As booming shale pushes U.S. oil production to near 9 million barrels per day, some say U.S. strategic interests are being realigned.» Read More
Turkey’s dependence on imported oil is hampering its growth, and is likely to continue doing so as the country’s prosperity increases, regional analysts and energy experts say.
Gulf states are planning to use ray guns to protect their oil and gas infrastructure and also dissuade pirate attacks.
The International Monetary Fund said Syria was one of the few countries in the Middle East whose economy is expected to contract in 2012. The IMF expected the regional economy to grow by more than 5 percent in 2012, an increase from last year. Economic problems for Damascus were compounded last week when the U.S. government extended sanctions on Iran to include the Syrian energy sector. Washington said the government in Damascus was generating millions in revenue through gasoline sales to Iran. With few political or military options available, economic warfare may be the best option for an international community frustrated with the bloodshed.
As a result of a Congressional mandate passed in 2005 and expanded in 2007, over 40 percent of this year’s greatly depleted corn crop will be diverted from food and livestock, and instead be sold at the gas pump. We are trading our precious, fertile acres of farmland for a small dent in our oil usage. We are prioritizing our goal to reduce oil dependence over providing food to people.
Iran has struggled to find a reliable consumer base given international sanctions pressure, and its recent production levels suggest the Islamic republic is retreating somewhat from the international energy sector.
A major oil find by Canada’s Tethys Petroleum in Tajikistan comes at a bad time for the Central Asian country, as the security situation is about to skyrocket out of control in a restive province on the border with Afghanistan.
Struggling Australian steelmaker BlueScope Steel's nearly $1.4 billion joint venture with Japan's Nippon Steel signals the company is on the path to recovery, its CEO Paul O'Malley told CNBC on Monday after the deal was announced.
The promise of discovering a clean, green, safe, and (due to the fact that it is fueled by the most abundant metal and gas on the planet, nickel and hydrogen) cheap renewable energy source is causing many investors and scientists to overcome their previous reluctance and enter the field.
U.S. Secretary of State Hillary Clinton is in the midst of an 11-day trip across sub-Saharan Africa. Speaking on 1 August on the topic “Remarks on Building Sustainable Partnerships in Africa,” Clinton at the University of Cheikh Anta Diop in Dakar, Senegal, Clinton told her audience, “The Obama Administration’s comprehensive strategy on Sub-Saharan Africa is based on four pillars: first, to promote opportunity and development; second, to spur economic growth, trade, and investment; third, to advance peace and security; and fourth, to strengthen democratic institutions.”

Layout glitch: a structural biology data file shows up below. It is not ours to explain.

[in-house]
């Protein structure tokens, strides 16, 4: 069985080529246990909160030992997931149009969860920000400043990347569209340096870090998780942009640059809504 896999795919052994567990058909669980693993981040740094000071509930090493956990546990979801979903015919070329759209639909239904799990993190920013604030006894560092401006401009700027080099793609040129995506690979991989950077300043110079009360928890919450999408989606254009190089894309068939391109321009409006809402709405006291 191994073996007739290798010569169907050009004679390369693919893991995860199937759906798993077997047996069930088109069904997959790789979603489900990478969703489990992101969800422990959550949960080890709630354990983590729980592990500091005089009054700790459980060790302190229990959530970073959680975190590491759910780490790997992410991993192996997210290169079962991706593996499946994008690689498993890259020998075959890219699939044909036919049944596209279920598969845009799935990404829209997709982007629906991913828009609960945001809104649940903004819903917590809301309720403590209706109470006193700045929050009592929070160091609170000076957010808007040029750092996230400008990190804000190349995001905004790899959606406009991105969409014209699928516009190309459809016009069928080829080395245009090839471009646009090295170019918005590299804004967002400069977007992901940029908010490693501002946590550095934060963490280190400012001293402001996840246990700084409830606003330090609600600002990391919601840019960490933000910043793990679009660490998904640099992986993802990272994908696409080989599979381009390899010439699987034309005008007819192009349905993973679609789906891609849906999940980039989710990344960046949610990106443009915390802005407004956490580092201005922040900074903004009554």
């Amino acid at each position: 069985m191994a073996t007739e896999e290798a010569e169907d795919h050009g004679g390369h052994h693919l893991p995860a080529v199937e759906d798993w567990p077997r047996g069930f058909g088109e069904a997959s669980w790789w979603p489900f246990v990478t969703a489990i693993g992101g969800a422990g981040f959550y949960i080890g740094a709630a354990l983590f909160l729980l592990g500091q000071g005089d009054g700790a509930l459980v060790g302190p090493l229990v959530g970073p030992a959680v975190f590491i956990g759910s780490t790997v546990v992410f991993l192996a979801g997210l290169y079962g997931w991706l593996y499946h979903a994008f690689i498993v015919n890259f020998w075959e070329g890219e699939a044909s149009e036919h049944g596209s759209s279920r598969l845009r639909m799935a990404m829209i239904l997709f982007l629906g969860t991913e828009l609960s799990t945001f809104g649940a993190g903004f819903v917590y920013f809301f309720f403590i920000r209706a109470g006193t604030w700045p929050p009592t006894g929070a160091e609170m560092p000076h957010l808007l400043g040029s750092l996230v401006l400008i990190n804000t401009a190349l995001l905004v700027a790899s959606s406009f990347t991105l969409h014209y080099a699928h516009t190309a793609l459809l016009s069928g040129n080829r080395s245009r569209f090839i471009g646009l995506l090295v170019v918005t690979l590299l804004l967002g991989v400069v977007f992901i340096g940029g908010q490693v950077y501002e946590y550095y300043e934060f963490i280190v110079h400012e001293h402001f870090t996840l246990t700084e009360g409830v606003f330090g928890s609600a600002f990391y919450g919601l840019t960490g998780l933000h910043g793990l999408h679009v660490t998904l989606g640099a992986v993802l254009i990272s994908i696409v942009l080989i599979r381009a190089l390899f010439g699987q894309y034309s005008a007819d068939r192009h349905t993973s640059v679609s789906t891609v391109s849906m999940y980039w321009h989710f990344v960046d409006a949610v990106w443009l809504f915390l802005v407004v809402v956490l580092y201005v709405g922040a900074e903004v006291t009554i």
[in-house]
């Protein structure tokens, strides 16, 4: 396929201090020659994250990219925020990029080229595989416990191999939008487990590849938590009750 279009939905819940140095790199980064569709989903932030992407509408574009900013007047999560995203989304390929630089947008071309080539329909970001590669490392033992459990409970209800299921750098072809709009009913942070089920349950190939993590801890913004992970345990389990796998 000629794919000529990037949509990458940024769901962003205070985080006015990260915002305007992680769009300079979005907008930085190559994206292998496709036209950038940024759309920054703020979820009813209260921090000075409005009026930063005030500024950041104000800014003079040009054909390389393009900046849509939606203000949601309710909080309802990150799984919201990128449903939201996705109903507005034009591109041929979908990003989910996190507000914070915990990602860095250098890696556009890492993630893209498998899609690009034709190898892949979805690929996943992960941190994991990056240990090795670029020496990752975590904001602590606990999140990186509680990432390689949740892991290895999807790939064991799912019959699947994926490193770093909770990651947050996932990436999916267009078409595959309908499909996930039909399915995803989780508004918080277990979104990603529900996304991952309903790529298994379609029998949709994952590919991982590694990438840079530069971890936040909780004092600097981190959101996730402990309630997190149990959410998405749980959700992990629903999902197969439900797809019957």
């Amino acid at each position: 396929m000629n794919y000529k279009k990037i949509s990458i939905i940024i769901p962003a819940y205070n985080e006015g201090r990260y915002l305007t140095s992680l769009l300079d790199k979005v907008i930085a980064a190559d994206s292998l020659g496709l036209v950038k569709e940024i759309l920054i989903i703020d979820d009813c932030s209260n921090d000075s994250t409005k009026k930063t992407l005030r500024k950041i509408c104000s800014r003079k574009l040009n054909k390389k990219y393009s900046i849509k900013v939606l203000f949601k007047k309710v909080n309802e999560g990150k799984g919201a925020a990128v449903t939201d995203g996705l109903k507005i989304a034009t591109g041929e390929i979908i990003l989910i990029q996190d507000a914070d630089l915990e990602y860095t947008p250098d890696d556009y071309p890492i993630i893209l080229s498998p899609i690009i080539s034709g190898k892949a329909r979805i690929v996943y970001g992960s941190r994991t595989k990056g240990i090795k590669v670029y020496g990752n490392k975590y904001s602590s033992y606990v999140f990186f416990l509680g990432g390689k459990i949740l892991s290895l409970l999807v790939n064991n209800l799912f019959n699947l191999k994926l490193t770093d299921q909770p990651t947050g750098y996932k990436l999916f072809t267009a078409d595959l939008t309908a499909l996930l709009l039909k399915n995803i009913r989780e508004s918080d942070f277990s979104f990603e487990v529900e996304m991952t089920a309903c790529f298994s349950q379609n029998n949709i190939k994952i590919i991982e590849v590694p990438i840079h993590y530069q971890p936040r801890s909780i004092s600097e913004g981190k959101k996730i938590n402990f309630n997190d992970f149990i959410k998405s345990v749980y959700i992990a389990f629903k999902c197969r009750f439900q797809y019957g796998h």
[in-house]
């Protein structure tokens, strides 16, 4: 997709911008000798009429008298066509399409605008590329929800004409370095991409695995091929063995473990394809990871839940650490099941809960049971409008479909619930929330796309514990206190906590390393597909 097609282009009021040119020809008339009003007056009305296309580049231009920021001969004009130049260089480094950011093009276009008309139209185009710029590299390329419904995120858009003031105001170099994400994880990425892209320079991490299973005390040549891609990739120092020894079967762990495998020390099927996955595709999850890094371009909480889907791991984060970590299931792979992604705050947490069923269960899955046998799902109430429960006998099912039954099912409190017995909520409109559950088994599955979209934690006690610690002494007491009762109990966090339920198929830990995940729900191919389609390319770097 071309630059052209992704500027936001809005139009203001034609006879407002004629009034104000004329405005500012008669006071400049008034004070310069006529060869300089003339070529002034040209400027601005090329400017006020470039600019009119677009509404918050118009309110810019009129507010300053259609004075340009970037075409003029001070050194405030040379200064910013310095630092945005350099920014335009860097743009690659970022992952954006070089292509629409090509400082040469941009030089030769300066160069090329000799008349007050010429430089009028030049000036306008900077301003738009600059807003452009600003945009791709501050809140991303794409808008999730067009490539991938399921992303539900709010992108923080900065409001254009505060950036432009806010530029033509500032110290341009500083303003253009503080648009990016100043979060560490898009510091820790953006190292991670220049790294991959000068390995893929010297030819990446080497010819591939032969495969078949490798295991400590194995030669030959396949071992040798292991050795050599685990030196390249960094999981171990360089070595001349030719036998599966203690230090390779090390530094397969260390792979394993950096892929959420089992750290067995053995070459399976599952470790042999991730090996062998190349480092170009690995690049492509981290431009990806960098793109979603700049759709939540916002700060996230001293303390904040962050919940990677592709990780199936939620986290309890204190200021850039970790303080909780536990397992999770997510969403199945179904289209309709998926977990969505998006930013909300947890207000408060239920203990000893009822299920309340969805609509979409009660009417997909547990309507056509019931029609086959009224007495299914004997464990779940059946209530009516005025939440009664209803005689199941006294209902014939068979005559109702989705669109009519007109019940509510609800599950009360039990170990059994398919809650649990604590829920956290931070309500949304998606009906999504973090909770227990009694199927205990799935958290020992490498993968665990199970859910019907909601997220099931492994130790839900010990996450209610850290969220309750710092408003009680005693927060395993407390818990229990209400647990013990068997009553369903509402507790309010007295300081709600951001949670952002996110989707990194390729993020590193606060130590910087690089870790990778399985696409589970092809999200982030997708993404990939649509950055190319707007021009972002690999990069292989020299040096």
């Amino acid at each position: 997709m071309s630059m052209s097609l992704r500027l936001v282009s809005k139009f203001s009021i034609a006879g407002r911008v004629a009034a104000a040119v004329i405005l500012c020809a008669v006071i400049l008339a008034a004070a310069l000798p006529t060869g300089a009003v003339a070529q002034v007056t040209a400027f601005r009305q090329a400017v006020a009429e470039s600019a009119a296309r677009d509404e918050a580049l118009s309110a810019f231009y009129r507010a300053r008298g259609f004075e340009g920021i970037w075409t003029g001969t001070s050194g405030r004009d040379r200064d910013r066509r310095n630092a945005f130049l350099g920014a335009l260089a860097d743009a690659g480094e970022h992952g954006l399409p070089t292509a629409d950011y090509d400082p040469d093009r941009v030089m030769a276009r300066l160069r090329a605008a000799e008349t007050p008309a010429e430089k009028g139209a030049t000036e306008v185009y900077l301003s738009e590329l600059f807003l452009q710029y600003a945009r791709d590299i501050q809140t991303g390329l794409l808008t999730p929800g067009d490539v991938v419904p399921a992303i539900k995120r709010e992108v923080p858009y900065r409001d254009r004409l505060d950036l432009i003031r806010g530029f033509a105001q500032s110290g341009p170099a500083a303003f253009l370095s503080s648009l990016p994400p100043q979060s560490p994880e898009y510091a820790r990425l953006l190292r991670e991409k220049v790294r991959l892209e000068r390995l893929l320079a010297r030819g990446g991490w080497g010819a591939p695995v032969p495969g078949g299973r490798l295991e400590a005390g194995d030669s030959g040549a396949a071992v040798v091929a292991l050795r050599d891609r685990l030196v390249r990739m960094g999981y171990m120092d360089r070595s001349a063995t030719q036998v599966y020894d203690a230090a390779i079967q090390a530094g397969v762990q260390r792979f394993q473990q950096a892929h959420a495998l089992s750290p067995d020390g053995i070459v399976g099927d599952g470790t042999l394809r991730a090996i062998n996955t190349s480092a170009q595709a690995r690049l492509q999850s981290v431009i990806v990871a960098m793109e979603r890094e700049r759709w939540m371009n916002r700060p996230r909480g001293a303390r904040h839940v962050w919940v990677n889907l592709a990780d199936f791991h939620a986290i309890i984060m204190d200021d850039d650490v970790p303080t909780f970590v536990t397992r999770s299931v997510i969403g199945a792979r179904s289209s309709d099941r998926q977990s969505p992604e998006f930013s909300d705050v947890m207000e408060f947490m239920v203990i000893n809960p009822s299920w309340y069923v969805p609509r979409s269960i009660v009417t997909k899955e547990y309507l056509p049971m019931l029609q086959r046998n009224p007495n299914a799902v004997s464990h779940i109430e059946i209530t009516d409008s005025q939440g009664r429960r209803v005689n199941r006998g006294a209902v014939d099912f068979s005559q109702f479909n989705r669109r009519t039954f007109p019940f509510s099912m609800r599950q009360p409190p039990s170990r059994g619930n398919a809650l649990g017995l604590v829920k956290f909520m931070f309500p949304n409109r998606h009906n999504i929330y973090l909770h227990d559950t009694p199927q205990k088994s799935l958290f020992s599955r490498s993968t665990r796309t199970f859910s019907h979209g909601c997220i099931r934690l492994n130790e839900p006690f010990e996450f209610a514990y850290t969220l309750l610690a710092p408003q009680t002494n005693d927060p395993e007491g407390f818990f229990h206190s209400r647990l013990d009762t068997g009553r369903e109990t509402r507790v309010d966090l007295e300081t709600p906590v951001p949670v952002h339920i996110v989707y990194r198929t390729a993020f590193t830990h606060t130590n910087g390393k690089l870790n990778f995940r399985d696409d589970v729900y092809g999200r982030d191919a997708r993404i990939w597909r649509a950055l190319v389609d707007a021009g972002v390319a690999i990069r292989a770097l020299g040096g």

Retail gasoline prices in the U.S. Midwest were as much as 50 cents higher than in the rest of the country this week, and a number of contributing factors are to blame.
Ever since its founding as an autonomous state in 1948, Israel has relied on imported energy to meet its domestic power demands. However, offshore exploration operations have now found giant natural gas fields able to supply the country with more gas than it can use.
The Kurdish government in Iraq announced Wednesday it would resume oil exports from the region later this week. Erbil had shut down exports in April, blaming the central government in Baghdad for withholding payments owed to international oil companies working in the semi-autonomous north. The region's Ministry of Natural Resources said the resumption was a goodwill gesture meant to encourage the central government to settle the outstanding payments. With foreign companies seemingly focusing their financial energy in northern Iraq, however, the gesture may be more of a power play than a confidence-building effort.
For a variety of reasons there still exist many untapped oil fields in the world. Those reasons may be political, technological, geological, or economical; but as time goes on they are being resolved to the extent that some huge fields are now becoming available for exploration and production.
China’s $15.1 billion bid to acquire Canada’s Nexen oil company threatens to turn China into an owner rather just a major buyer of Canadian oil, and prompts a surge in nationalist rhetoric that is attempting, misguidedly, to bring up the question of sovereignty.
The cost of generating electricity by wind and solar is falling rapidly, ,and however hard Big Oil and Big Gas try to suppress government funding and tax breaks for renewables, they are doomed to lose, and in only about 4 years.
Nationwide Mutual has become the first insurance company to decline coverage for claims related to hydraulic fracturing, a controversial energy production known as “fracking.”
Argentina is making few friends in the fossil fuels industry these days. Sam Logan, owner of Southern Pulse, speaks to Oilprice.com about the politics of populism behind Argentina’s energy aggression.
Andrew Su, CEO of Compass Global Markets says that WTI crude prices will head lower this week as speculation of more quantitative easing from the Federal Reserve eases.
Royal Dutch Shell is one of six energy companies hoping to begin drilling for oil and gas in the Arctic next month, and the U.S. Coast Guard is billions of dollars short of what it needs to monitor and protect those operations, according to a report.
The country's gas storage market is near capacity, in fact—much earlier than normal in the current gas injection season.